Trains and buses

December 19 – 21, 2012

We woke up at 5am to make sure we didn’t miss the early bus which supposedly leaves at 6am. When we got to the bus station it was such a relief to see the driver and the baggage boy look at the bikes with a “no problem” expression. They helped us pull the bikes on board through the back door of the bus and tie them off to the window frame. They told us to sit in the back next to the bikes, but right after we did a very young monk and a very old monk got on board and we were obliged to give up the back seats of the bus to them as is customary here. It was a great relief as we really didn’t want to bike over those huge hills again. When we got to the first hill on the bus Chandler and I exchanged grins as the bus barely crept up in first gear, motor hammering the whole way.

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Bikes on a bus

After that, the ride got really boring really quickly. It was nice to cover so much ground but it just wasn’t fun like biking. We stopped about forty times in 3 hours, as our bus also served as a sort of school bus. We asked to be dropped off at Hellfire Pass and after we were pretty much tossed overboard onto the grassy shoulder we headed off to a nearby museum.

The museum is actually a memorial dedicated to the allied prisoners of war and indentured asian workers who died during the construction of the “Death Railroad” during WWII. The railway was intended to create a supply line to the Japanese/Allied front in Myanmar. Due to a lack of machinery and a sense of urgency, most construction activities including rock excavation were done by hand. Hellfire Pass was the deepest rock cut done on the route. It took 20 months for 415km railroad to be built with more than 100,000 men dying of disease, starvation and torture (10,000+ POWs and 90,000 Asian workers/slaves). The museum displays indicated that most of the allied POW were British, Australian and Dutch troops captured during the surrender of Singapore. There were also a few hundred American POWs who were captured in Java.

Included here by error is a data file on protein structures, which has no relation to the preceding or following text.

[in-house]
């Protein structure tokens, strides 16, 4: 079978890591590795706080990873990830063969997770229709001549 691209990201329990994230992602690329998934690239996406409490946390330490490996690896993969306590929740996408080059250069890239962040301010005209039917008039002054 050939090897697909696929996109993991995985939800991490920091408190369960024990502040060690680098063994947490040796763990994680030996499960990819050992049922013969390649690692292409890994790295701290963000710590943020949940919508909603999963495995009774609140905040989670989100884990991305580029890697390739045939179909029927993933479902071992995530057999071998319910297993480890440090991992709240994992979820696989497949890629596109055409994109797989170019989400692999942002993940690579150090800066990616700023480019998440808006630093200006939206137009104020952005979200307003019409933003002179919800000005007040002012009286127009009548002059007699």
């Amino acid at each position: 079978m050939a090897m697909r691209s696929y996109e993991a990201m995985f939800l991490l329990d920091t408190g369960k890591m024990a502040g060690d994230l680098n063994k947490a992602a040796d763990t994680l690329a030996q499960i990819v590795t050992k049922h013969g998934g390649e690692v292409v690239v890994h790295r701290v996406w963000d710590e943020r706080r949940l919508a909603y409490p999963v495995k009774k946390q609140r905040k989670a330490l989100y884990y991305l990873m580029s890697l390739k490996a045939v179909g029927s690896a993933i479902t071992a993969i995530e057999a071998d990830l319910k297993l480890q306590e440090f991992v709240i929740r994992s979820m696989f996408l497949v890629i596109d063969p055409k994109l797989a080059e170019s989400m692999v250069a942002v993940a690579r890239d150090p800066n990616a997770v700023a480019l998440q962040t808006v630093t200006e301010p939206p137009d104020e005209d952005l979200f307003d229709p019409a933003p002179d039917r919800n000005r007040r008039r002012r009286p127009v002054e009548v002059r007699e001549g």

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Hellfire Pass

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Hand tool

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We spent some time walking through the actual pass trying to comprehend how unbearable the conditions and the work must have been for those forced to be there.

After the museum, we rode our bikes 15 miles to the train station in Nam Tok. Again we were lucky that the bikes weren’t too much of a problem. The train was exciting at first, but it also lost its appeal after an hour or two.

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We finally made it to Nakam Pathom where we needed to transfer to get to the main Bamgkok train station. Our train had already gone, so we had to take the morning train. We found a Chinese hotel which was kind of scary, but it was cheap and right next the station. We also got to see the largest pagota in Thailand which is apparently a “must see”.

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Pagota

We got up early again to catch the 6:20 train to Bangkok. Everything went smoothly until we got to Bangkok. The train to Rayong province had already left and we would have to spend the night in town. That was not ideal but we had some errands to do anyways. I decided to hang out and get a few of the blog posts done because we are about a week behind while Chandler did our chores.

Our wonderful host at the Hidden Holiday House had warned us that biking to Rayong is a little miserable because we would be on busy highways almost the entire time. He suggested to just take the train. All of his suggestions and warnings have been correct so far, we were going to follow his advice again.

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Train at the station

The next morning we got up to the train station early. Chandler purchased our tickets and the agent told us to go to platform 10. Chandler then went to talk to the guys at the scales to make sure our bikes could go on the train. The officer said our train had already left from platform 6. What?

We went to talk to the ticket agent and sure enough it had already left. They also refused to refund the ticket or reissue it for the next day. We were both getting super frustrated at this point. We decided to first go check out a buses, otherwise we would just deal with biking to Rayong.

Luckily, there was a bus that could take us and our bikes to Rayong no problem. We had to hang out for a few hours and wait. We did have a lovely chat with an American visiting his son. The bus ride was a little uncomfortable for me because I got carsick. But, we were so relieved to finally make it to Rayong with our bikes.

That night we had an amusing dinner. I tried to explain that I was vegetarian, and the waitress started pointing at things on the menu that had meat in them. I kept saying “no meat” but it turns out this was misinterpreted and we ended up getting all the things she pointed to with no meat. It was a big dinner and Chandler was nice enough to eat the whole bowl of bean curd soup we nicknamed “Velveeta marshmallow soup” if you can imagine the texture.

We are excited to start biking again tomorrow.

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